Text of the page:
The Venetian Masks of Carnevale

Carnevale di Venezia was first recorded in 1268 and masks have always been a central feature of the celebration. People were allowed to wear them from the festival of Santo Stefano (St. Stephen’s Day, December 26) until midnight of Shrove Tuesday (the day before Ash Wednesday). However, masks were commonly worn by Venetians throughout the year, as they were permitted during Ascension and from October 5 to Christmas. Therefore, Venetians could spend a large portion of the year in disguise. Mask makers (mascherari) enjoyed a special position in society with their own laws and their own guild.

Venetian masks can be made of leather or with the original papier-mâché technique. The original masks were rather simple in design and decoration and often had a symbolic and practical function. Today most masks are made with the application of gesso and gold leaf and are hand-painted, using natural feathers and gems to decorate. The most common Venetian Carnevale masks are the bauta, moretta and larva.
Bauta, the main type of mask worn during Carnevale is ‘one that covers the whole face, with a stubborn chin line, no mouth and lots of gilding.’ One may find masks sold as bautas that cover only the upper part of the face from the forehead to the nose and upper cheeks, thereby concealing identity but enabling the wearer to talk, eat or drink easily. Traditionally, the bauta was used on many occasions as a device for hiding the wearer’s identity and social status, permitting the wearer to act more freely in cases where he or she wanted to interact with other members of the society outside the bounds of identity and everyday convention. This mask was considered an ideal disguise by kings and princes who could move freely through the city without being recognized.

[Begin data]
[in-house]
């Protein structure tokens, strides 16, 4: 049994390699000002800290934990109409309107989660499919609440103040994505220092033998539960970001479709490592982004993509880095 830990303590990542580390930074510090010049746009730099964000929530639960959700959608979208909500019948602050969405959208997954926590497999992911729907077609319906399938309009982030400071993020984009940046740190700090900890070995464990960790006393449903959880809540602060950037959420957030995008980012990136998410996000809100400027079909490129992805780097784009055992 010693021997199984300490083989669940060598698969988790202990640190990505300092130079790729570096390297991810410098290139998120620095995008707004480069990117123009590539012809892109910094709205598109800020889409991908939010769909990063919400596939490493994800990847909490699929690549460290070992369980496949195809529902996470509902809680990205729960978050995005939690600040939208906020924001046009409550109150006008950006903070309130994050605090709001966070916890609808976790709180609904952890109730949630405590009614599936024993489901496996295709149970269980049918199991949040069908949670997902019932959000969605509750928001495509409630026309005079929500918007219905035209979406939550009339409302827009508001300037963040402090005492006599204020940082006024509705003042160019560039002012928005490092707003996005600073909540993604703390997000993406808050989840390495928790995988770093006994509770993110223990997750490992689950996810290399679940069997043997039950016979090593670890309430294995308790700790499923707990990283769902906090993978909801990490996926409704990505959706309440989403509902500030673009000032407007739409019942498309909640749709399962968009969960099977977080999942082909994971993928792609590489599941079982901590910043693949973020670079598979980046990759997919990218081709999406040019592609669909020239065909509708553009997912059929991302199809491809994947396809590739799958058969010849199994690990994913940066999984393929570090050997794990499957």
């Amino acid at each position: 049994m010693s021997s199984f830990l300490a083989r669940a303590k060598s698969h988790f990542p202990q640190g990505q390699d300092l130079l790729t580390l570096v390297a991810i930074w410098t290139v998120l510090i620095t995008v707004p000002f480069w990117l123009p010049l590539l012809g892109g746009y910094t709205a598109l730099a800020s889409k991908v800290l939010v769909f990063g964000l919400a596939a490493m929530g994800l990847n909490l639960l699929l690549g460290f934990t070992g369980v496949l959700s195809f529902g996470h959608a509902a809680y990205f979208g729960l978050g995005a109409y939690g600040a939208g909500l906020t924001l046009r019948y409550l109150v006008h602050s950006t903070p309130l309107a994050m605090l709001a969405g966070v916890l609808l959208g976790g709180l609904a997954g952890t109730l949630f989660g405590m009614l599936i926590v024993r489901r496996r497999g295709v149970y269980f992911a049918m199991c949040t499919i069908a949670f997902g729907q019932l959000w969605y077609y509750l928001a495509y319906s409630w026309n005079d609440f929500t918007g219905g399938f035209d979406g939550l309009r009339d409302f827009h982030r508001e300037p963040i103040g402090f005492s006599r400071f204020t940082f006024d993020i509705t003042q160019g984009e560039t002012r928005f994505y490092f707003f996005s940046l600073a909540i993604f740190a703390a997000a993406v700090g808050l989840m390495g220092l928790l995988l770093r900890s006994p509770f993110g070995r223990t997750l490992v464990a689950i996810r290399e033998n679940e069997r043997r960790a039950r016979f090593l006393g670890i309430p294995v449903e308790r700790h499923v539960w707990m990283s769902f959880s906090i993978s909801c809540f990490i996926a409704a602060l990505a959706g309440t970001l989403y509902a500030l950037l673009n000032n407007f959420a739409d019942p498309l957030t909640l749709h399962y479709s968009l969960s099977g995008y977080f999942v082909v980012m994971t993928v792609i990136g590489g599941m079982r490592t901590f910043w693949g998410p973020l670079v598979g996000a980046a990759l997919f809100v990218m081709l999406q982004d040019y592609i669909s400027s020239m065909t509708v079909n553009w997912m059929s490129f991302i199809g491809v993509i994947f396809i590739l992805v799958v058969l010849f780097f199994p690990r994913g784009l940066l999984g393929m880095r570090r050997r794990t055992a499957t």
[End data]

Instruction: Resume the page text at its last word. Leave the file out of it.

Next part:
The moretta is an oval mask of black velvet that was traditionally worn by women visiting convents. It rapidly became popular because it brought out the beauty of feminine features. The mask was finished off with a veil and worn with elaborate capes or dresses.

The larva, also called the volto mask is mainly white and typically Venetian, especially when worn with a tricorn hat and cloak. It is thought the word “larva” comes from the Latin meaning “mask” or “ghost.” It is easy to imagine the effect of a Venetian all dressed in black with a white mask and a black tricorn walking in the moonlight. Like the bauta, the shape of the mask allowed the bearer to breathe and drink easily, so there was no need to take it off, thus preserving anonymity. These masks were crafted from fine wax cloth which made them light and non-irritating and were the ideal mask to wear while eating, drinking and dancing.
The Medico della Peste, with its long beak is one of the most bizarre and recognizable of the Venetian masks. The striking design has a macabre history originating from the 17th century, where doctors treating plague victims would fill the beak with potpourri to disguise the smell of death. The mask is white, consisting of a hollow beak and round eye holes covered with crystal discs creating a bespectacled effect. Another popular figure is the Arlecchino, typically depicted in a harlequin multicolored costume comprised of diamond shaped patterns.
The sight of these characters is one that is long remembered. The vibrancy, color and atmosphere of the Venetian Carnevale is like no other.

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